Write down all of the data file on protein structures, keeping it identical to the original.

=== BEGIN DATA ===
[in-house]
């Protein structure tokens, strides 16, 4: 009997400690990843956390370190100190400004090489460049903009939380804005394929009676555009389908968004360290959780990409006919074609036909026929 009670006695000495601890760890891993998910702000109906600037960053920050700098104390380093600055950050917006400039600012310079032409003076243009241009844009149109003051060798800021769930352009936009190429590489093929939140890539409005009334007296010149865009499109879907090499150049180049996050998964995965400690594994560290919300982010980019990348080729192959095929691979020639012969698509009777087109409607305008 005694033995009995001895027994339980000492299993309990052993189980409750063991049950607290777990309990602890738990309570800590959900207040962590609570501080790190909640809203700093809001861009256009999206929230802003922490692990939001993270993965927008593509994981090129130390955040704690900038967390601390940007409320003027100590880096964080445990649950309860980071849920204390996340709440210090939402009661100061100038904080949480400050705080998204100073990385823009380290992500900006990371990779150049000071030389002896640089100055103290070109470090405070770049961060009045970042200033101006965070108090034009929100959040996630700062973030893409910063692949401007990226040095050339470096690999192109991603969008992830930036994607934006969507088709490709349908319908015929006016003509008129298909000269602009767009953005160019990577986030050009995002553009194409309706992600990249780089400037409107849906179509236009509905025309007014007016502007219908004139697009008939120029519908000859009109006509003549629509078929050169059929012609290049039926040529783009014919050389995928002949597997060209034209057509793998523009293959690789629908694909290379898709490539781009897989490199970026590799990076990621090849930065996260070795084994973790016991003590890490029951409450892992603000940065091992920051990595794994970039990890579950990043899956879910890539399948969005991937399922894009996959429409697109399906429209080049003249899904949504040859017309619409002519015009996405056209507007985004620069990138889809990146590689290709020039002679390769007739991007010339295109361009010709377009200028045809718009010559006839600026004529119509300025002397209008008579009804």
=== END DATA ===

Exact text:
[in-house]
């Protein structure tokens, strides 16, 4: 009997400690990843956390370190100190400004090489460049903009939380804005394929009676555009389908968004360290959780990409006919074609036909026929 009670006695000495601890760890891993998910702000109906600037960053920050700098104390380093600055950050917006400039600012310079032409003076243009241009844009149109003051060798800021769930352009936009190429590489093929939140890539409005009334007296010149865009499109879907090499150049180049996050998964995965400690594994560290919300982010980019990348080729192959095929691979020639012969698509009777087109409607305008 005694033995009995001895027994339980000492299993309990052993189980409750063991049950607290777990309990602890738990309570800590959900207040962590609570501080790190909640809203700093809001861009256009999206929230802003922490692990939001993270993965927008593509994981090129130390955040704690900038967390601390940007409320003027100590880096964080445990649950309860980071849920204390996340709440210090939402009661100061100038904080949480400050705080998204100073990385823009380290992500900006990371990779150049000071030389002896640089100055103290070109470090405070770049961060009045970042200033101006965070108090034009929100959040996630700062973030893409910063692949401007990226040095050339470096690999192109991603969008992830930036994607934006969507088709490709349908319908015929006016003509008129298909000269602009767009953005160019990577986030050009995002553009194409309706992600990249780089400037409107849906179509236009509905025309007014007016502007219908004139697009008939120029519908000859009109006509003549629509078929050169059929012609290049039926040529783009014919050389995928002949597997060209034209057509793998523009293959690789629908694909290379898709490539781009897989490199970026590799990076990621090849930065996260070795084994973790016991003590890490029951409450892992603000940065091992920051990595794994970039990890579950990043899956879910890539399948969005991937399922894009996959429409697109399906429209080049003249899904949504040859017309619409002519015009996405056209507007985004620069990138889809990146590689290709020039002679390769007739991007010339295109361009010709377009200028045809718009010559006839600026004529119509300025002397209008008579009804």